• Yet another definition that has been given by Stroud is:
    • ” “owner” applies to every person in possession or receipt either of the whole, or of any part, of the rents or profits of any land or tene­ment; or in the occupation of such land or tenement, other than as a tenant from year to year or for any less term or as a tenant at will.”


Salmond explained “ownership” as that ‘denotes the relation between a person and an object forming the subject-matter of his ownership. It consists in a complex of rights, all of which are rights in rem, being good against all the world and not merely against specific persons. Though in certain situations some of these rights may be absent, the normal case of ownership can be expected to exhibit the following incidents’.

Salmond continued as under:  

  • “Ownership, in its most comprehensive signification, denotes the relation between a person and any right that is vested in him.  That which a man owns in this sense is in all cases a right.”  (J. Deepak vs The Secretary To The Government (2021)

Salmond summed up the concept of ownership as under:

  • “Summing up the conclusion to which we have attained, we may define the rights of ownership in a material thing as the general, permanent and inheritable right to the uses of that thing.” (Quoted in: Mohd. Noor v. Mohd. Ibrahim, AIR 1995 SC 398)


Austin in his book Jurisprudence, 3rd Edn., page 817, defines the “right of ownership” as under:

  • “A right indefinite in point of user, unrestricted in point of disposition, and unlimited in point of duration over a determinate thing.” (Quoted in: Mohd. Noor v. Mohd. Ibrahim, AIR 1995 SC 398)

Incidence of Ownership

In Jilubhai Nanbhai Khachar v. State of Gujarat, 1995 AIR SC 142, it is held as under:

  • “42. Property in legal sense means an aggregate of rights which are guaranteed and protected by law. It extends to every species of valuable right and interest, more particularly, ownership and exclusive right to a thing, the right to dispose of the thing in every legal way, to possess it, to use it, and to exclude everyone else from interfering with it. The dominion or indefinite right of use or disposition which one may lawfully exercise over particular things or subjects is called property. The exclusive right of possessing, enjoying, and disposing of a thing is property in legal parameters. Therefore, the word ‘property’ connotes everything which is subject of ownership, corporeal or incorporeal, tangible or intangible, visible or invisible, real or personal; everything that has an exchangeable value or which goes to make up wealth or estate or status.” (Quoted in: Laljibhai Kadvabhai Savaliya v. State of Gujarat, AIR 2016 SC 4715)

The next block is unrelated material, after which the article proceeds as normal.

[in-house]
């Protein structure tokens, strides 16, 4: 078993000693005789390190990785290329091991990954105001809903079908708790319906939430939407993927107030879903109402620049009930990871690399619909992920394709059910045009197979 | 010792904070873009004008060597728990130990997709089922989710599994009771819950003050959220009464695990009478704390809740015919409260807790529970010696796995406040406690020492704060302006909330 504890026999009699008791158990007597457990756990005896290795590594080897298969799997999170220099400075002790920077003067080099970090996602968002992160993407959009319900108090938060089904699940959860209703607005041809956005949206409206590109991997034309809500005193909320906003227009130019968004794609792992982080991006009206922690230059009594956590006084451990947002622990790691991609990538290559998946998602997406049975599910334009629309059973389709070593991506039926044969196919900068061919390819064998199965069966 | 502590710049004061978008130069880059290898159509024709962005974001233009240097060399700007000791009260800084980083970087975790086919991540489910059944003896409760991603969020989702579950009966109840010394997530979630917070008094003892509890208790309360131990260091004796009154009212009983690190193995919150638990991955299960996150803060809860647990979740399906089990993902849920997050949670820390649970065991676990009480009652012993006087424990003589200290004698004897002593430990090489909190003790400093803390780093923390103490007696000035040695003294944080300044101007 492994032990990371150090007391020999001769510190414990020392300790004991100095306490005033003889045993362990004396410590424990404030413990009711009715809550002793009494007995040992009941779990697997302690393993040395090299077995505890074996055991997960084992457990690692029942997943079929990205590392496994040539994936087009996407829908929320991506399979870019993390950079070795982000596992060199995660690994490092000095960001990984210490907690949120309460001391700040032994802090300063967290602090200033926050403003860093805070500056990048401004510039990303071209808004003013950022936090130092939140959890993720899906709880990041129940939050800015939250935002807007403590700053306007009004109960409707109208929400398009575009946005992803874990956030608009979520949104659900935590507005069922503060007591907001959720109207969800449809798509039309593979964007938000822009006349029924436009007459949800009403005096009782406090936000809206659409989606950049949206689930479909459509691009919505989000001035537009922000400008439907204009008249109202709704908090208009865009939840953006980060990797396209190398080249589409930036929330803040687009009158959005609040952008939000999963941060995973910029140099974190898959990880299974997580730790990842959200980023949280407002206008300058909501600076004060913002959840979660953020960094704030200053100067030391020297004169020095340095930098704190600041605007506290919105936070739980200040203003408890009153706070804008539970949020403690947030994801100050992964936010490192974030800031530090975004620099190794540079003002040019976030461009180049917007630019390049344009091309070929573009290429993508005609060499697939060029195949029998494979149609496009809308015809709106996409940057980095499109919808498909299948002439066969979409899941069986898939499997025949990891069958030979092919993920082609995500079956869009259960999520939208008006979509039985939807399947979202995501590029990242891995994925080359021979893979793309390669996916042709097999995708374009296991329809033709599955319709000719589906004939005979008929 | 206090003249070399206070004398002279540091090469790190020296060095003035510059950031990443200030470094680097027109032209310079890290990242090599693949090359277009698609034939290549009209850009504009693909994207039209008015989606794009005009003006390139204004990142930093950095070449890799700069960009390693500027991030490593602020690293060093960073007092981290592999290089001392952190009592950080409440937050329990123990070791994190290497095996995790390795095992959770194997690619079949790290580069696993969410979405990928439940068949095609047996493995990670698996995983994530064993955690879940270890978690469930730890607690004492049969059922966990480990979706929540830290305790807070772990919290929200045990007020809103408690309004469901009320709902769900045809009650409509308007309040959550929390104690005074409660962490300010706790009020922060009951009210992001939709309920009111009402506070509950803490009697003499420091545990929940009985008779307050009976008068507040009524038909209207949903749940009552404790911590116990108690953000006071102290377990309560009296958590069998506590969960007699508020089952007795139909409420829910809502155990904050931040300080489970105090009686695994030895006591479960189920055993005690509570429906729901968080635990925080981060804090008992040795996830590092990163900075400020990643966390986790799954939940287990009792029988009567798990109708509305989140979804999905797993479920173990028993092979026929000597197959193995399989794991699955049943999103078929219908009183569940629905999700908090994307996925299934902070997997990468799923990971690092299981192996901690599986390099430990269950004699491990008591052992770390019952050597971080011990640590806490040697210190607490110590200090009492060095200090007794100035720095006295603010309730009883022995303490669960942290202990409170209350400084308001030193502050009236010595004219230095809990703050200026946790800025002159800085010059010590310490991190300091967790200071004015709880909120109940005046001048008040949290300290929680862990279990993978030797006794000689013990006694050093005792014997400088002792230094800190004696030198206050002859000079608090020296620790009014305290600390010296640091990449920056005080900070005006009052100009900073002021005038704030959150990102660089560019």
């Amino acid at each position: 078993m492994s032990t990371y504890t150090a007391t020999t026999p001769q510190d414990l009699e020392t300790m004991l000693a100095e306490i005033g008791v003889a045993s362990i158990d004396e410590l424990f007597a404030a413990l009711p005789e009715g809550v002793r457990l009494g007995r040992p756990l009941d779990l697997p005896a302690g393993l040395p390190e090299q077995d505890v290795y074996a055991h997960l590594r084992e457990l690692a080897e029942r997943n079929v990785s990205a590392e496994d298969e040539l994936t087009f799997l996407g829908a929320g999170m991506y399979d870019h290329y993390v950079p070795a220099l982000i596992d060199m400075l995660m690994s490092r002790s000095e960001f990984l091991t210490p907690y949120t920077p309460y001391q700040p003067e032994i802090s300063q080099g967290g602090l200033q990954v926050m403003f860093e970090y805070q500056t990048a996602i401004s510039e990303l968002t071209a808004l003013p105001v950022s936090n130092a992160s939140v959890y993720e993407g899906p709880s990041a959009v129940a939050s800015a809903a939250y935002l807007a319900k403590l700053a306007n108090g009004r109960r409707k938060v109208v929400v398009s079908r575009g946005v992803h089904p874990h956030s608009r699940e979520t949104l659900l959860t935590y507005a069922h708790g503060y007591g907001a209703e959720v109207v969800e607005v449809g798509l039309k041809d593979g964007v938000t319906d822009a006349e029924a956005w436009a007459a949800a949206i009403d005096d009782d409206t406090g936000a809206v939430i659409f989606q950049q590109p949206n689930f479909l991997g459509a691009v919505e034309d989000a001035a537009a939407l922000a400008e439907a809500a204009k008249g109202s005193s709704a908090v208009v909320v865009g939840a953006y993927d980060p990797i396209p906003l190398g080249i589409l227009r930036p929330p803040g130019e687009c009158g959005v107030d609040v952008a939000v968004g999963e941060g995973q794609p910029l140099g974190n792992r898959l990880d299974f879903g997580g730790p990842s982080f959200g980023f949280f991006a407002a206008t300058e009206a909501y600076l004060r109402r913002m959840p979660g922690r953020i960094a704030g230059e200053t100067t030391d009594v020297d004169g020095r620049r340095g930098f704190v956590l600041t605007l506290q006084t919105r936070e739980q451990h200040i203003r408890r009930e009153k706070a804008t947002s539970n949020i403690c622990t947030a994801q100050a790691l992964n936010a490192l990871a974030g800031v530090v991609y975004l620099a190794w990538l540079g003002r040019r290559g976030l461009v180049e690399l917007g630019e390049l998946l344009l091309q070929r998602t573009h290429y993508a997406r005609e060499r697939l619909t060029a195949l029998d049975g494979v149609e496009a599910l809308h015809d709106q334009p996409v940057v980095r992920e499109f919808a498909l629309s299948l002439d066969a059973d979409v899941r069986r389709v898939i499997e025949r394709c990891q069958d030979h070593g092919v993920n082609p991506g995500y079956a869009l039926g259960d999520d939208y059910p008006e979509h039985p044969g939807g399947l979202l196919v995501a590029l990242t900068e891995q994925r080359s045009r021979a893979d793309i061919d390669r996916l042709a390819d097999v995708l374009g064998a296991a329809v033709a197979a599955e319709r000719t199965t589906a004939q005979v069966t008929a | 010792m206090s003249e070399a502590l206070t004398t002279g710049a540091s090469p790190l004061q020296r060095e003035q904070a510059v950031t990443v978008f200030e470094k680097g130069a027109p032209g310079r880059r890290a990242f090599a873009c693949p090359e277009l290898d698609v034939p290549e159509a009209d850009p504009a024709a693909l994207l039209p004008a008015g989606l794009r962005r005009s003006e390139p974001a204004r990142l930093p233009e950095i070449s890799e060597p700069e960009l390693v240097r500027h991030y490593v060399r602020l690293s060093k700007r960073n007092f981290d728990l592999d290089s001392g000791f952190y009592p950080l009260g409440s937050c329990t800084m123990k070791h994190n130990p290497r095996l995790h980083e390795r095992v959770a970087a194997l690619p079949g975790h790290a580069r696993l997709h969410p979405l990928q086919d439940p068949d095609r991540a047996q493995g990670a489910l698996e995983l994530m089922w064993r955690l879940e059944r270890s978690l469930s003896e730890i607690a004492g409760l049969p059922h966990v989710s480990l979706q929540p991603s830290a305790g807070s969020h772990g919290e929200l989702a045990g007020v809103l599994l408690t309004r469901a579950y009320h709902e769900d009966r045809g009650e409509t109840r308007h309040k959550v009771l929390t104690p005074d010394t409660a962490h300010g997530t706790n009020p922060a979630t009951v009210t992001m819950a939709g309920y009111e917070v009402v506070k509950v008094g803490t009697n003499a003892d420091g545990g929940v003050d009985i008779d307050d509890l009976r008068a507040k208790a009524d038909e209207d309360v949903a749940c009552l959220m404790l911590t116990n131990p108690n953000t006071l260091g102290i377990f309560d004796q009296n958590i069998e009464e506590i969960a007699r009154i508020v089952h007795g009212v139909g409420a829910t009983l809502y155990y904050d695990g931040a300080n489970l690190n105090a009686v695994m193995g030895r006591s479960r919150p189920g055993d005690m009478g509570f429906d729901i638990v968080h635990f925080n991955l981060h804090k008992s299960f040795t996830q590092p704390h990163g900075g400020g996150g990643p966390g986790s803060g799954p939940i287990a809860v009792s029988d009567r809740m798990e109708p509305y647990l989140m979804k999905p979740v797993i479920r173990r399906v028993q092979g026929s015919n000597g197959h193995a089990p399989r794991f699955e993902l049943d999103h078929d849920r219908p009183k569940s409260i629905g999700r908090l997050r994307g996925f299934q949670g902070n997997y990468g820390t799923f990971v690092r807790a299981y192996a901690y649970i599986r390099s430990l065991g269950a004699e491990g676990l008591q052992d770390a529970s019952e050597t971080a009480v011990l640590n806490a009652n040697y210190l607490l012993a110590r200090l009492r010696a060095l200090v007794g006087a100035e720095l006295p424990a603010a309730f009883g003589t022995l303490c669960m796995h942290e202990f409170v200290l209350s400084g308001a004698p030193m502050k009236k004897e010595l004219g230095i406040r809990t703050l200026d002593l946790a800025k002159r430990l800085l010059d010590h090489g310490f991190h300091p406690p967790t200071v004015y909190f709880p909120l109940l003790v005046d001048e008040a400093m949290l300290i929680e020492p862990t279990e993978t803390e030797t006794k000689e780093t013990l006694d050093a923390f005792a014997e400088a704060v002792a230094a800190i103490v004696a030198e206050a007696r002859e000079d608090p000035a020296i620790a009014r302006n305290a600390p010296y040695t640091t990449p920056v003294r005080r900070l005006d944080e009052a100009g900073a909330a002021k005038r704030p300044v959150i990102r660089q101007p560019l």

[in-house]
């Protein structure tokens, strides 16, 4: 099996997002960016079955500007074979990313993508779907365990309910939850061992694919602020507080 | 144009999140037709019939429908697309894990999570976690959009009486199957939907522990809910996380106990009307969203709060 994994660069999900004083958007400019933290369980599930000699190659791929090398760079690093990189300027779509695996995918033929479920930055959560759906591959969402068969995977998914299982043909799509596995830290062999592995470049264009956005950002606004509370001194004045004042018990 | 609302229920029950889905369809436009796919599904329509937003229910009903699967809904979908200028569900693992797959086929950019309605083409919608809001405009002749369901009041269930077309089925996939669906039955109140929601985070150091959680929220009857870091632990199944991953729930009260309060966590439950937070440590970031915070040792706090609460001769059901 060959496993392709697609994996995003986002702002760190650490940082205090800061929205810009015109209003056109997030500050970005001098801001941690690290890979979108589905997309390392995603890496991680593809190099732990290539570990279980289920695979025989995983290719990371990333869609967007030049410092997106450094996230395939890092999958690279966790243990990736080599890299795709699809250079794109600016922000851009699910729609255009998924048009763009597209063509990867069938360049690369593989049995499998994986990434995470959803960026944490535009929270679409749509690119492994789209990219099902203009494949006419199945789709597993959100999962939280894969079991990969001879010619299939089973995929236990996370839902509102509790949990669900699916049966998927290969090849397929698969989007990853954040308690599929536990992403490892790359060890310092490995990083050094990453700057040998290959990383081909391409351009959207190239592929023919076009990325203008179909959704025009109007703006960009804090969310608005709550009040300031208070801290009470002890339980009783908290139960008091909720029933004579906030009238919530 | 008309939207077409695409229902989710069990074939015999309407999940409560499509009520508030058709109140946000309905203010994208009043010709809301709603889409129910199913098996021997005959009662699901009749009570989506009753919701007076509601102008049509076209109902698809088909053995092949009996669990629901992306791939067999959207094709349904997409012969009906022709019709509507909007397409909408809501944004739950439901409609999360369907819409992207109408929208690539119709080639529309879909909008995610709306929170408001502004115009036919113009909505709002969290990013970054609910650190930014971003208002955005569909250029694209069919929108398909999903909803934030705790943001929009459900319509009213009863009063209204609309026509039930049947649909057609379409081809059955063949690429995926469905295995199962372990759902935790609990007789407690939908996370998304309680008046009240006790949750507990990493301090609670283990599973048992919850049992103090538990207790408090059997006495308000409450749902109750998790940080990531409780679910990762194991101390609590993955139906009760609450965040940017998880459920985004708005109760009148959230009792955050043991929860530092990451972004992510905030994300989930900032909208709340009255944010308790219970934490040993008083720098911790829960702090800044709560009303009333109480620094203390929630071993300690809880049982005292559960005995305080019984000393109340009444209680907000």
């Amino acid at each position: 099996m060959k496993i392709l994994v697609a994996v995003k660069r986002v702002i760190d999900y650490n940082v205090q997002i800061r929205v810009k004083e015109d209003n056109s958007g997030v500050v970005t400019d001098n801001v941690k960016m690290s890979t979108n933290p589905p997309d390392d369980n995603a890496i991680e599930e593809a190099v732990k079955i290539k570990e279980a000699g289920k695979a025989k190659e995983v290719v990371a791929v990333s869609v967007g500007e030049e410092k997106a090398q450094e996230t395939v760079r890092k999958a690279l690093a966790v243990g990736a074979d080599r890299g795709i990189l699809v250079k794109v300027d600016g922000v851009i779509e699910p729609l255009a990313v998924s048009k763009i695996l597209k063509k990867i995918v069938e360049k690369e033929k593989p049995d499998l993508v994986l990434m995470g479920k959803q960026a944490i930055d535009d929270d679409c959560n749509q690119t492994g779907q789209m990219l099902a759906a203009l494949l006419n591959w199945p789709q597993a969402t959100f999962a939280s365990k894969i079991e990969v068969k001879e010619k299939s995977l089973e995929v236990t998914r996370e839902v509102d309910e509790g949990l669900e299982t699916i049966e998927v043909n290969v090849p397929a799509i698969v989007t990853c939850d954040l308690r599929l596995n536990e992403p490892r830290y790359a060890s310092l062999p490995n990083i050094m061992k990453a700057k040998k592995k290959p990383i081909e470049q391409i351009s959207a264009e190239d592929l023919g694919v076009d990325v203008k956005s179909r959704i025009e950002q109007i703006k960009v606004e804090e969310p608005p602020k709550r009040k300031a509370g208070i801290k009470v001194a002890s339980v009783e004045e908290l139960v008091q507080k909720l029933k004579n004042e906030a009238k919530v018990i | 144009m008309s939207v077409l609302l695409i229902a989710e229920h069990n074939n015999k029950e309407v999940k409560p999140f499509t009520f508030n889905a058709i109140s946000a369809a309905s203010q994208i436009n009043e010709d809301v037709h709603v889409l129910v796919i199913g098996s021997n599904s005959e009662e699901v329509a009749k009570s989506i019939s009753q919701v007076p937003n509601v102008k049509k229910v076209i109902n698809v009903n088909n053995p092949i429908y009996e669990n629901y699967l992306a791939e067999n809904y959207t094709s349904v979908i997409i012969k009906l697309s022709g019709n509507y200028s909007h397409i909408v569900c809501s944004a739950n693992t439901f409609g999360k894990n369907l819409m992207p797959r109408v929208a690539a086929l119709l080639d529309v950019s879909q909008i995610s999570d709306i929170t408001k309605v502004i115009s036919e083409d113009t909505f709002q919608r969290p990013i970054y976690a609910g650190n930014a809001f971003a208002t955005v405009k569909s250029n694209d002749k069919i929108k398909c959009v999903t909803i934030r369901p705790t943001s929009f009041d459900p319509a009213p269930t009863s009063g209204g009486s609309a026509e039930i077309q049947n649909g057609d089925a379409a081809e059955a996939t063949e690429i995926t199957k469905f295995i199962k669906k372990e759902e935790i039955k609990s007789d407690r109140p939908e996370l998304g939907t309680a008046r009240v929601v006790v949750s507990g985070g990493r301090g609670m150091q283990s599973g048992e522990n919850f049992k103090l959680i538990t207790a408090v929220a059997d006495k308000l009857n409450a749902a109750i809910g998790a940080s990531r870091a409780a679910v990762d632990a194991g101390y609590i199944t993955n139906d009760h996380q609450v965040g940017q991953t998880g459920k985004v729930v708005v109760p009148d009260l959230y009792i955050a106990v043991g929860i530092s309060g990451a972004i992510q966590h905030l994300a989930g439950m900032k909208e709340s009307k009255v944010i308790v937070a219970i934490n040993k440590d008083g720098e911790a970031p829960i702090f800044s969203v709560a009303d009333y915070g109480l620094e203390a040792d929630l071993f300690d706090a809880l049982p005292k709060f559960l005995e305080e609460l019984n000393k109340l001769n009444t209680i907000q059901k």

It is observed, as to the theoretical concept of ‘ownership’, in Mohd. Noor v. Mohd. Ibrahim, AIR 1995 SC 398, as under:

  • “The theoretical concept of ‘ownership’, therefore, appears to be that a person can be considered to be owner if he has absolute dominion over it in all respects and is capable of transferring such ownership. Heritability and transferability are no doubt some of the many and may be most important ingredients of ownership. But they by themselves cannot be considered as sufficient for clothing a person with absolute ownership. Their absence may establish lack of ownership but their presence by itself is not sufficient to establish it.”

In Butterworth’s Words and Phrases Legally Defined, 2nd Edn., Vol. 4, page 61, ‘ownership’ has been defined as under:

  • “Ownership consists of innumerable rights over property, for example, the rights of exclusive enjoyment, of destruction, alteration, and alienation, and of maintaining and recovering possession of the property from all other persons. Such rights are conceived not as separately existing, but as merged in one general right of ownership. (Quoted in Mohd. Noor v. Mohd. Ibrahim, AIR 1995 SC 398.)

Pilla Akkayyamma v. Channappa, ILR 2015 Kar 3841; 2016-1 Kar LR 432, it is observed as under:

  • “Ownership imports three fundamental rights, namely, right to possession, right to enjoy and right to dispose. The owner of the property is not only entitled to possess but also has the right to exclude all others from the possession or enjoyment of it. If the owner is wrongly deprived possession, he has a right to recover possession from any person, who may possess it. But an absolute owner may deprive himself of such right by an assignment, e.g., grant of lease, and may thereby become a limited owner. The right to possession may be limited or restricted in various ways, either by a voluntary act or involuntarily. An owner who has, however, suffered a limitation in respect of his right to possession can hardly be regarded as an absolute owner.”

From the above, it is clear that the following rights are the incidence of ownership:

  • Possession,
  • absolute enjoyment,
  • exclude others, or exclusive enjoyment,
  • disposition or alienation,
  • abandon or destruction,
  • alteration,
  • maintain or retain possession,
  • recover possession.

Kinds of Ownership

  • Corporeal and Incorporeal Ownership
    • Corporeal ownership is the ownership in tangible material objects (land, building, machinery etc.). Ownership in the incorporeal or intellectual properties which cannot be perceived by senses is called Incorporeal Ownership (such as easement, copyright, trademark etc.).